In the first line of his introduction to the first edition of this book, Michael Spivak says that "For many years I have wanted to write the Great American Differential Geometry book." And he did. The brashness of youth must have helped, since the book grew to be five volumes long. In his introduction to the revised third edition, he says:

At one time I had optimistically planned to completely revise all this material for the momentous occasion [when the notes became a book], but I soon realized the futility of such an undertaking. As I examined these five volumes, written so many years ago, I could scarcely believe that I had once had the energy to learn so much material, or even recall how I had unearthed some of it.

The main change in the third edition is that the book has been completely re-set using TeX. (The pictures have also been redrawn.) The original edition had been simply a bound set of notes (on, I think, standard 8.5x11 paper). The second edition was more like a real book, but it was still simply photographed from typed notes. This version is much more pleasant to read.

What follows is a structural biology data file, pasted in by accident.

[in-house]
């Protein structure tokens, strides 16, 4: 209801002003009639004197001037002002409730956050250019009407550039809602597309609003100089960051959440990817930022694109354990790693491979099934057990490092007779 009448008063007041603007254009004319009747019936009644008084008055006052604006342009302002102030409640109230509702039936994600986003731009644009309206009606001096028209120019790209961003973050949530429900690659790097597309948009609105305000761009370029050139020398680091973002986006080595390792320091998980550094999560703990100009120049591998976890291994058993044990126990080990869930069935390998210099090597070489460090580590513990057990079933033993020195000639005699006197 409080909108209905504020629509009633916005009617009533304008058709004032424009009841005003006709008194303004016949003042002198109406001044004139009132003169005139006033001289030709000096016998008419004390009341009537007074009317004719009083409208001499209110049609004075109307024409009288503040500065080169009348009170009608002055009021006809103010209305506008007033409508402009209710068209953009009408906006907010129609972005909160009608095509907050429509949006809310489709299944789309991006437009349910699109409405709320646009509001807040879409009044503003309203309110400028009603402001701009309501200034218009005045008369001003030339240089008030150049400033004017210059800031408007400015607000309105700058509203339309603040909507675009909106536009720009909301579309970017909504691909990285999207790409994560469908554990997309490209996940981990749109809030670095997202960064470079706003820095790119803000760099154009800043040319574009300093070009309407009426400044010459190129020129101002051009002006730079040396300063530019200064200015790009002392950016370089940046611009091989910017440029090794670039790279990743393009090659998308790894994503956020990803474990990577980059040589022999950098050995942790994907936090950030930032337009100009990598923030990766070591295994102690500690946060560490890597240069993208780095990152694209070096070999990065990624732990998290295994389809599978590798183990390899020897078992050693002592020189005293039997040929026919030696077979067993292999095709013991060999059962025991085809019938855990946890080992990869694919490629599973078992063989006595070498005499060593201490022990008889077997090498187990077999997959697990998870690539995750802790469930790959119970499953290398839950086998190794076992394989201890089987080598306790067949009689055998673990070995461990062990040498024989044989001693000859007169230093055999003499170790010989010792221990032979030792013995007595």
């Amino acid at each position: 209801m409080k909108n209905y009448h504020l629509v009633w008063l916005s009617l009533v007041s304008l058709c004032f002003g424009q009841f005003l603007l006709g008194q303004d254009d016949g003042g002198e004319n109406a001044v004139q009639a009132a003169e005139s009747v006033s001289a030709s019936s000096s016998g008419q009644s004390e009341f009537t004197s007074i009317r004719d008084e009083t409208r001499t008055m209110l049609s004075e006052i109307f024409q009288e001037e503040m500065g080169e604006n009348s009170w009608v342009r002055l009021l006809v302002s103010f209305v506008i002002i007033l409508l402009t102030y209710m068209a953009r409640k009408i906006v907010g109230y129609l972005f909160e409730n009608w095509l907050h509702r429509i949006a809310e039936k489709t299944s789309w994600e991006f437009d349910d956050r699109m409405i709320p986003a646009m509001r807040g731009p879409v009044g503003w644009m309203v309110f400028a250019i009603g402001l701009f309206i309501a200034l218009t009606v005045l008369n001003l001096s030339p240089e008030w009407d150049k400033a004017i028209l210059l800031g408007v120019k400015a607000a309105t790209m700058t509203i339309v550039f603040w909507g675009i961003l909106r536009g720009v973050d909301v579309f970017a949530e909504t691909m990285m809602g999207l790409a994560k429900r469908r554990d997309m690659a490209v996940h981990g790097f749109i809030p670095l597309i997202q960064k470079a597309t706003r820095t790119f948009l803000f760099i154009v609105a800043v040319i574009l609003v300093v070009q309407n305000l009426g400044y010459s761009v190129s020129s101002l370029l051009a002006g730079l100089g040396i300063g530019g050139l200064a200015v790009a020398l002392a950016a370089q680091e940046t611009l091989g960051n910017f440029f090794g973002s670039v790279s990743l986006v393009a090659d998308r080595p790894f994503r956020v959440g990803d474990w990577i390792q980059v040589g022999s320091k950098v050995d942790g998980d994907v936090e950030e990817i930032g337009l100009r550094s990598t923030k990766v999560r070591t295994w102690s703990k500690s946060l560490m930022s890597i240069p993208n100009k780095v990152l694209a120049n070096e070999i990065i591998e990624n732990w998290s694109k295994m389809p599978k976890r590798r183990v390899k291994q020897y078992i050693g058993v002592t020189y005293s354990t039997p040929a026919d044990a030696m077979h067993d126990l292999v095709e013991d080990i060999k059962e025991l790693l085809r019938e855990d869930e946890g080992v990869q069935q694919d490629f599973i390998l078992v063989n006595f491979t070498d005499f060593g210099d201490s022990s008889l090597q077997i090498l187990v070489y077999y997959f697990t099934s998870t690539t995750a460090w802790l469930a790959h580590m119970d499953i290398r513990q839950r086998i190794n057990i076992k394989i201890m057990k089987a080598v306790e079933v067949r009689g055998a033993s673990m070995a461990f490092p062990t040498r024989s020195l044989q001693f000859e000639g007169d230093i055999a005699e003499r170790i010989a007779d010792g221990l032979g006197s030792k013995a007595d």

I first met these books shortly after my first course in differential geometry. The professor followed the standard approach for such courses: minimize the machinery needed by restricting the material to curves and surfaces. This worked well, but it meant that when I wanted to move on to more advanced material, I found the language well-nigh impenetrable. What did tensors and connections have to do with the Frenet equations and the first and second fundamental forms? That, plus the horrible notation in which most books were written (for example, the nasty "Einstein summation convention"), effectively left me out in the cold.

I had read Spivak's *Calculus on Manifolds*, so when I discovered the first volume of his *Comprehensive Introduction* I was happy to give it a try. It was hard going. I read most of it, absorbed at least some of it, and learned to respect the author and his achievement.

In this first volume, Spivak sets up the language and context for the rest of the book, developing the theory of differentiable manifolds, vector fields, differential forms, and Riemannian metrics, with side looks at Lie groups and algebraic topology. For someone not already interested in the subject, that is, of course, overkill, and very hard to motivate. But "comprehensive" is the driving word, and for those who are already motivated to learn this language, this is one of the best places in which to do that.

The geometry proper starts in Volume II.

Fernando Q. Gouvêa is professor of mathematics at Colby College in Waterville, ME.